Prince Abhaya’s assignment
This is how I heard. At one time the Blessed One was staying near Rājagaha, in the Bamboo Grove, the squirrels’ feeding ground.
Then Prince Abhaya1 went up to Nigaṇṭha Nātaputta2, bowed, and sat down to one side. Nigaṇṭha Nātaputta said to him, “Come, prince, prove the ascetic Gotama’s teachings wrong. Then you will get a good reputation: ‘Prince Abhaya proved the teachings of the ascetic Gotama wrong, so mighty and powerful!’”
“Oh sir, how am I to do this?”
“Here, prince, go to the ascetic Gotama and say to him: ‘Sir, does the Tathāgata use speech that is disliked by others?’ When he’s asked this, if he answers: ‘He might, prince,’ say this to him, ‘Then, sir, what exactly is the difference between you and an ordinary person? For even an ordinary person uses speech that is disliked by others.’
“But if he answers, ‘He would not, prince,’ say this to him: ‘Then, sir, why exactly did you declare of Devadatta: “Devadatta is going to a place of loss, to hell, there to remain for an eon. Devadatta can’t be saved.”? Devadatta was angry and upset with what you said.’
When you put this question to him, the Blessed One won’t be able to either spit it out or swallow it down. He’ll be like a man with an iron ball stuck in his throat, unable to either spit it out or swallow it down.”
“Yes, sir,” replied Abhaya. He got up from his seat, bowed, and respectfully circled Nigaṇṭha Nāṭaputta, keeping him on his right. Then he went to the Blessed One, bowed, and sat down to one side.
Then he looked up at the sun and thought, “It’s too late to prove the Blessed One’s teaching wrong today. I shall prove his teachings wrong in my own home tomorrow.” He said to the Blessed One, “Sir, may the Blessed One please accept tomorrow’s meal from me, together with three other monks.” The Blessed One consented in silence.
Then, knowing that the Blessed One had approved, Abhaya got up from his seat, bowed, and respectfully circled the Blessed One, keeping him on his right, before leaving.
Prince Abhaya tries to trick the Buddha
Then when the night had passed, the Blessed One put on his robes in the morning and, taking his bowl and outer robe, went to Prince Abhaya’s home, and sat down on the seat spread out. Then Abhaya served and satisfied the Blessed One with his own hands with a variety of delicious foods.
When the Blessed One had eaten and washed his hand and bowl, Prince Abhaya took a low seat, sat to one side, and said to him, “Sir, does the Tathāgata use speech that is disliked by others?”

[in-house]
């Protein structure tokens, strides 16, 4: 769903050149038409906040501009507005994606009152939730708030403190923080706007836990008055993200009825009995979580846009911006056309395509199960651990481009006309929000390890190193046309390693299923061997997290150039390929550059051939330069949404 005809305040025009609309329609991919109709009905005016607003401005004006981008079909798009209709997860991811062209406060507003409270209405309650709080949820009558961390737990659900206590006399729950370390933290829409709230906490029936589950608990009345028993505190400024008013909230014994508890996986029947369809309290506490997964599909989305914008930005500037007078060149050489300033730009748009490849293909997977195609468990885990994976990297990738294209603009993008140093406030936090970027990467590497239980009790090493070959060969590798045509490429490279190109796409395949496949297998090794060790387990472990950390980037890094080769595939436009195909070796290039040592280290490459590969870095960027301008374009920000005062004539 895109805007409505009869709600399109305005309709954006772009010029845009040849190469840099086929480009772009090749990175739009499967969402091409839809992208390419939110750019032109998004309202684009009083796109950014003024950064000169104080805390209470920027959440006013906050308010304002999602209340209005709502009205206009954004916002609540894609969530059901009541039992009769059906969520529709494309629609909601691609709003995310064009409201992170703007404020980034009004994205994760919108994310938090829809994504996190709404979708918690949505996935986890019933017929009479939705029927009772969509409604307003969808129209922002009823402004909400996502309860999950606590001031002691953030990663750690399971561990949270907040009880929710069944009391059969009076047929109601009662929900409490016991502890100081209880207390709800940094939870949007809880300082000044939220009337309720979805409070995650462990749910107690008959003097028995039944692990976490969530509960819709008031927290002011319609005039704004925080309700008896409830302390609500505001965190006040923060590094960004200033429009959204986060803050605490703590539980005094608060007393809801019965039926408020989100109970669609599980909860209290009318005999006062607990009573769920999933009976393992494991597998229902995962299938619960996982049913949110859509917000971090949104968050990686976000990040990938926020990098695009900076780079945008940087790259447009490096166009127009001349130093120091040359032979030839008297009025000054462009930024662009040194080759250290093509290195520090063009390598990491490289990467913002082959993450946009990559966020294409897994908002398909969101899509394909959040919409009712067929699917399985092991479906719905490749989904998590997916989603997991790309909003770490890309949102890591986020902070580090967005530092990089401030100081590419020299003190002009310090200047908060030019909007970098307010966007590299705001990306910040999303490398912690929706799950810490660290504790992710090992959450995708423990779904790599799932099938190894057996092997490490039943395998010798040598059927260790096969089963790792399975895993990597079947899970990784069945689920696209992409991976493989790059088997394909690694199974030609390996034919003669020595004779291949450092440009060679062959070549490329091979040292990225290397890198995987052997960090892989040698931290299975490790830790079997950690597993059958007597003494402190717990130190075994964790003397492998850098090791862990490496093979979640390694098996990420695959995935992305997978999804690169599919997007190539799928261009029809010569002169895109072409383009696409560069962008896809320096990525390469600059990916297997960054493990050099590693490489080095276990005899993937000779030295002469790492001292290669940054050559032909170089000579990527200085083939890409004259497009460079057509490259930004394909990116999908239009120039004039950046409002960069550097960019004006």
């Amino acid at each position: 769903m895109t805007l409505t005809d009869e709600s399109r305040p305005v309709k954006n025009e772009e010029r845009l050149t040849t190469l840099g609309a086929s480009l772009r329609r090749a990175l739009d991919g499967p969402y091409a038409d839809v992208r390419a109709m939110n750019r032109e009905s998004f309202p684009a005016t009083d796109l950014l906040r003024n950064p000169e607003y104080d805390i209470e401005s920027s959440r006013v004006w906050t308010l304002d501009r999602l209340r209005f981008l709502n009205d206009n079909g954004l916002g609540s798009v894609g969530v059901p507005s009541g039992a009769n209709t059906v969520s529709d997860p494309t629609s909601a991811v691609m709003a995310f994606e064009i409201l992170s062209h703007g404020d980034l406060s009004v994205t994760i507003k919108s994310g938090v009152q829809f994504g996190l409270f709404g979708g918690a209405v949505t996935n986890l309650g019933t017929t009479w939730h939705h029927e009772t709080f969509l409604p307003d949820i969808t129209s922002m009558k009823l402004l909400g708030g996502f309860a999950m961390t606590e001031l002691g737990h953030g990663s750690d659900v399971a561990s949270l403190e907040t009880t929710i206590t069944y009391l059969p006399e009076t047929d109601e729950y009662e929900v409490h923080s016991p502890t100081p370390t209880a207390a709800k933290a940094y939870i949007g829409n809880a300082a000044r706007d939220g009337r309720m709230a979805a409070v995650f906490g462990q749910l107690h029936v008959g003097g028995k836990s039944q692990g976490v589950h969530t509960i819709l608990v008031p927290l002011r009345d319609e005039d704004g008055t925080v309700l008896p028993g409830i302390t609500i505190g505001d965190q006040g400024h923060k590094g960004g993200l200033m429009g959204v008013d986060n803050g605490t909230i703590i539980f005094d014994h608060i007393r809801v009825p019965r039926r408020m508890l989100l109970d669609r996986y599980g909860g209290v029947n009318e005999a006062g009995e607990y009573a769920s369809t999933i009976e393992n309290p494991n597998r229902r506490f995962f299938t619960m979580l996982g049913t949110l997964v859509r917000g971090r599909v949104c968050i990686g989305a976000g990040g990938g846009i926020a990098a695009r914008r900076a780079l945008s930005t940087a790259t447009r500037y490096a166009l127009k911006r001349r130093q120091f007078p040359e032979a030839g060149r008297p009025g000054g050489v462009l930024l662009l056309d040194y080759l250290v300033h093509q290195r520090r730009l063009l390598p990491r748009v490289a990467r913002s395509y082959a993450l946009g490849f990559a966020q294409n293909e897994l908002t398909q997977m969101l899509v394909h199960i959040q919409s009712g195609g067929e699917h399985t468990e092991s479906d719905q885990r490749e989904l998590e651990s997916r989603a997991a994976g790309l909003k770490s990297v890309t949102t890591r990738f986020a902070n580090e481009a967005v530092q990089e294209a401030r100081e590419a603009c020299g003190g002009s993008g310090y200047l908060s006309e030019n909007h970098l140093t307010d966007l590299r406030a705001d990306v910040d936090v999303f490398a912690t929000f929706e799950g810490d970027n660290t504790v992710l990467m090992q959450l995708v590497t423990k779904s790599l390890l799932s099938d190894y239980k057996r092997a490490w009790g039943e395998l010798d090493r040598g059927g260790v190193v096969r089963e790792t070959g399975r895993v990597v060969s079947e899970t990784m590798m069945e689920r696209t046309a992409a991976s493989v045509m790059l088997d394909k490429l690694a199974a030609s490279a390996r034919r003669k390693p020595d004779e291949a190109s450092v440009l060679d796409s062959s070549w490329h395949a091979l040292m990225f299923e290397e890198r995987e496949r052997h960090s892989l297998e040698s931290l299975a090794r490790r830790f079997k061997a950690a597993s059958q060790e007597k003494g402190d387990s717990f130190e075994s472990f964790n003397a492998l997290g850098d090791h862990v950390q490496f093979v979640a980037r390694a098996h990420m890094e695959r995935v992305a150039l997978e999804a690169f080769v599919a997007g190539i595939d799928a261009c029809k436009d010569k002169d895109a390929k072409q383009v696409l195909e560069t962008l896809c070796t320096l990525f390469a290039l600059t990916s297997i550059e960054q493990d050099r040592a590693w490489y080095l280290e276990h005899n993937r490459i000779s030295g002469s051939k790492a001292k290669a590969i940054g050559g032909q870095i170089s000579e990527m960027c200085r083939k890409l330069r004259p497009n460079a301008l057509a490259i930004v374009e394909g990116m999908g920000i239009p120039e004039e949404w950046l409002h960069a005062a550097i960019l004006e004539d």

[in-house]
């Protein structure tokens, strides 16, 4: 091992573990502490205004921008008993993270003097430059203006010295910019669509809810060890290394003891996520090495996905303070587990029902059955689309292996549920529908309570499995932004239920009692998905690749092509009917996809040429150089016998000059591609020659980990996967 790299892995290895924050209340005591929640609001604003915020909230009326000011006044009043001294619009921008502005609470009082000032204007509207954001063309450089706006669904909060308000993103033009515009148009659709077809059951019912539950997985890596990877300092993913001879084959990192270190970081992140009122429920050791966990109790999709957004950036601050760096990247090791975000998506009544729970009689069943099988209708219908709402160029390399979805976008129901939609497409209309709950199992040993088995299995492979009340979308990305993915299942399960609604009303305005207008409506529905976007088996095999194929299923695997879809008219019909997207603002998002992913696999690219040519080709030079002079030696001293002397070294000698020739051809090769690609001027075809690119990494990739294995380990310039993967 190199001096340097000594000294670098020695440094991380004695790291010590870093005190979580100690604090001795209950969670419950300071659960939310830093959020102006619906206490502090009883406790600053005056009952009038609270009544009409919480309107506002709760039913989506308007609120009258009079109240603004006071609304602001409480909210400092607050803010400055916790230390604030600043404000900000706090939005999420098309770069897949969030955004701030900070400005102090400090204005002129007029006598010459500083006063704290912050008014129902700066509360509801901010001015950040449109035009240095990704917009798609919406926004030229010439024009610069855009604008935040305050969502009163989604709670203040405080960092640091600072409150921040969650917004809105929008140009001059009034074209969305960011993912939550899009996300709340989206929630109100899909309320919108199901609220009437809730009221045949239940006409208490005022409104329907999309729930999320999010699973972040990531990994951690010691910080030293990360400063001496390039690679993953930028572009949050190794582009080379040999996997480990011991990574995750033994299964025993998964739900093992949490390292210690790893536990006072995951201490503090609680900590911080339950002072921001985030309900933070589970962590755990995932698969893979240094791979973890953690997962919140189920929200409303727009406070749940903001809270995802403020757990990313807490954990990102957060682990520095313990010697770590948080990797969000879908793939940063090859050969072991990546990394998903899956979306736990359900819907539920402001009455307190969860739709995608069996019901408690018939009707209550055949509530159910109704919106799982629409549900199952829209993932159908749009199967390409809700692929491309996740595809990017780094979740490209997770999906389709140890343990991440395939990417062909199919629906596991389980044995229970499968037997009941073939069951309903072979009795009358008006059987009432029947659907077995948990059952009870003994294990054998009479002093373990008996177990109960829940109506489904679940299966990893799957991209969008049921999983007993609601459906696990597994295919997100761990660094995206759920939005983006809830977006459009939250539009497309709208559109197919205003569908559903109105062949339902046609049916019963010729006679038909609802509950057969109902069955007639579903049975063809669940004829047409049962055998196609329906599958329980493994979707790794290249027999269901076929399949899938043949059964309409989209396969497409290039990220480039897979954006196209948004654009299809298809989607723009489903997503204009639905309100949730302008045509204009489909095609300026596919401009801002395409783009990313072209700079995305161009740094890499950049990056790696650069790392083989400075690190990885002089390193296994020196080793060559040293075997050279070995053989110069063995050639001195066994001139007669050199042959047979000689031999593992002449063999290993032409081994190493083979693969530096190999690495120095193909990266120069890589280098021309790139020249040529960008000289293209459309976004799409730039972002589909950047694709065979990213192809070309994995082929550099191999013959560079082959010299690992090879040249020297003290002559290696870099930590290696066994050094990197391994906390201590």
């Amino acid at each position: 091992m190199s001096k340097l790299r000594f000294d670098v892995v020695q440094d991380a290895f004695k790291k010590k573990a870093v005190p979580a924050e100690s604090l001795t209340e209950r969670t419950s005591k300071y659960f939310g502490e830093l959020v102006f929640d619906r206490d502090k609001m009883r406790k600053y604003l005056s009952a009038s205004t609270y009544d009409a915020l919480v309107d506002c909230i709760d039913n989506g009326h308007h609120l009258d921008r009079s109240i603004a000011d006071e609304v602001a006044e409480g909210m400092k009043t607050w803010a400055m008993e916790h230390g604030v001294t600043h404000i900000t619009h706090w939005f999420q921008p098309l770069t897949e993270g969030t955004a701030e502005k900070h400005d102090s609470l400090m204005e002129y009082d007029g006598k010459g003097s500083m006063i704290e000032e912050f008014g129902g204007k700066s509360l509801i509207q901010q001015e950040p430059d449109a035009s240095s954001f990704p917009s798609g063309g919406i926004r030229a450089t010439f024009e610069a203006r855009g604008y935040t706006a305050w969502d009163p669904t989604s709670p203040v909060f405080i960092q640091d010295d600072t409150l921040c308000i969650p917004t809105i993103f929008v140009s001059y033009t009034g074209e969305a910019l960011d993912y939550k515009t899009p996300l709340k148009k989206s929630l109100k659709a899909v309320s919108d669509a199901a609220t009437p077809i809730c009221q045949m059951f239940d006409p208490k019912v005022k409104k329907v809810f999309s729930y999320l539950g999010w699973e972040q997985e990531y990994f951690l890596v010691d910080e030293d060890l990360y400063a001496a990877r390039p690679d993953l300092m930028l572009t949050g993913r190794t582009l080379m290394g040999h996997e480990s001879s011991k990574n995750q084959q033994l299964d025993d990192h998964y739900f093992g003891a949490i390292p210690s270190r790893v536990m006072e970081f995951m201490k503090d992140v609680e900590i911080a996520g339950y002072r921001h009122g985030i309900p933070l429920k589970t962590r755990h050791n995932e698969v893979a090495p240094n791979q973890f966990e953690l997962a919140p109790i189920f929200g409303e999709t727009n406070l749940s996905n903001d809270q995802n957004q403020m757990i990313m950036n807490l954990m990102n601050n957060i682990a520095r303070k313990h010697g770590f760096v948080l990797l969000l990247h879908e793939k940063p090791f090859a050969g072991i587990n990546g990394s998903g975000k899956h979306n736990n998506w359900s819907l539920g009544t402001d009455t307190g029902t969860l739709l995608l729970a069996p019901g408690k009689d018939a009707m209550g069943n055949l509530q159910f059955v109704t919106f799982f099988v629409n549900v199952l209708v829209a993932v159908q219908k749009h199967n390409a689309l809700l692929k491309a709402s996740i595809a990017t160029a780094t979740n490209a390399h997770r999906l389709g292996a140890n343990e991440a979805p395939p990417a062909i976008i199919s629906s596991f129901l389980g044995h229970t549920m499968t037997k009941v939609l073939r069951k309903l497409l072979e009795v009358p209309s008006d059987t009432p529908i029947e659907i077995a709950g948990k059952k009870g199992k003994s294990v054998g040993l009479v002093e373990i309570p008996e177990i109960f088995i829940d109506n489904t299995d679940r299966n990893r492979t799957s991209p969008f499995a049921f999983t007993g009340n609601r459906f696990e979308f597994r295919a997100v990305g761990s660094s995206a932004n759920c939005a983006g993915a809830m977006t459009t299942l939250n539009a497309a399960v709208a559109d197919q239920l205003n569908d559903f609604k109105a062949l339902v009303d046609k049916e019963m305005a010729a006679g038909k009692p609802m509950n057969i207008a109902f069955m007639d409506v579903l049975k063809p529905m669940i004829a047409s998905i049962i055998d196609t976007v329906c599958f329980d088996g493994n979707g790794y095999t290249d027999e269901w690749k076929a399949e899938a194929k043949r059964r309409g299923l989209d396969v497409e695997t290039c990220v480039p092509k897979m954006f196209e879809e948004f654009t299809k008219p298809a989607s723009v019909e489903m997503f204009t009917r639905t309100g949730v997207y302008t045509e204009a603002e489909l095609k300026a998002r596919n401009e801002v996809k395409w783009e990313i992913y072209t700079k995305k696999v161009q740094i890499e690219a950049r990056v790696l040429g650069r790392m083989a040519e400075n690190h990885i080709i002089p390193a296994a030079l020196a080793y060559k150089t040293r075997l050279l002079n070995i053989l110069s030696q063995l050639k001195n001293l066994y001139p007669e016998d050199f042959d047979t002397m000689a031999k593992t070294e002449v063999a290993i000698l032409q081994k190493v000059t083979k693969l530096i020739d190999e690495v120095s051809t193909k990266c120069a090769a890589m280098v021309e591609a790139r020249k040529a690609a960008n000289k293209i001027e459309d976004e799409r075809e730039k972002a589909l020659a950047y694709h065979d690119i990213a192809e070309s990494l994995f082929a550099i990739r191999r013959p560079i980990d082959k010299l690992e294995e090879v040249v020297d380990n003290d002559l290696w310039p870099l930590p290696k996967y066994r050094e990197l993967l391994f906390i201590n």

“There is no simple answer to this question, prince.”
“Then the Nigaṇṭhas have lost in this, sir.”
“But prince, why do you say that the Nigaṇṭhas have lost in this?”
Then Abhaya told the Blessed One all that had happened.
Now at that time a little baby boy was sitting in Prince Abhaya’s lap. Then the Blessed One said to Prince Abhaya, “What do you think, dear prince? If—because of your negligence or his nurse’s negligence—your boy was to put a stick or stone in his mouth, what would you do to him?”
“I’d try to take it out, sir. If that didn’t work, I’d hold his head with my left hand, and take it out using a hooked finger of my right hand, even if it drew blood. Why is that? Because I have compassion for the boy, sir.”
Six types of speech
“In the same way, prince,
- the Tathāgata does not say things that he knows to be untrue, false, and harmful, and which is disliked by others.
- The Tathāgata does not say things that he knows to be true and meaningful, but which is harmful and disliked by others.
- The Tathāgata knows the right time to speak so as to explain what he knows to be true, meaningful, and beneficial, but which is disliked by others.
- The Tathāgata does not say things that he knows to be untrue, false, and harmful, but which is liked by others.
- The Tathāgata does not say things that he knows to be true and meaningful, but which is harmful, even if it is liked by others.
- The Tathāgata knows the right time to speak so as to explain what he knows to be true, meaningful, and beneficial, and which is liked by others. Why is that? Because the Tathāgata has compassion for beings.”
Prince Abhaya asks about the Buddha’s knowledge
“Sir, there are clever kings, brahmins, householders, or ascetics who come to see you with a question already planned. Do you think beforehand that if they ask you like this, you’ll answer like that, or does the answer just appear to you on the spot?”
“Well then, prince, I’ll ask you about this in return, and you can answer as you like. What do you think, prince? Are you skilled in the various parts of a chariot?”
“I am, sir.”
“What do you think, prince? When they come to you and ask: ‘What’s the name of this chariot part?’ Do you think beforehand that if they ask you like this, you’ll answer like that, or does the answer appear to you on the spot?”
“Sir, I’m well-known as a charioteer skilled in a chariot’s parts. All the parts are well-known to me. The answer just appears to me on the spot.”
“In the same way, when clever kings, brahmins, householders, or ascetics come to see me with a question already planned, the answer just appears to me on the spot. Why is that? Because the Tathāgata has clearly understood the way the world works, so that the answer just appears to him on the spot.”
When he had spoken, Prince Abhaya said to the Blessed One, “Excellent, bhante! Excellent! … As if he were turning upright what was overturned, or revealing the hidden, or pointing out the path to the lost, or lighting a lamp in the dark so people with good eyes can see what’s there, Master Gotama has made the Dhamma clear in many ways. I go for refuge to Master Gotama, to the Dhamma, and to the Saṅgha. From this day on, may Master Gotama remember me as a lay follower who has gone for refuge to the Buddha, the Dhamma and the Saṅgha for life.”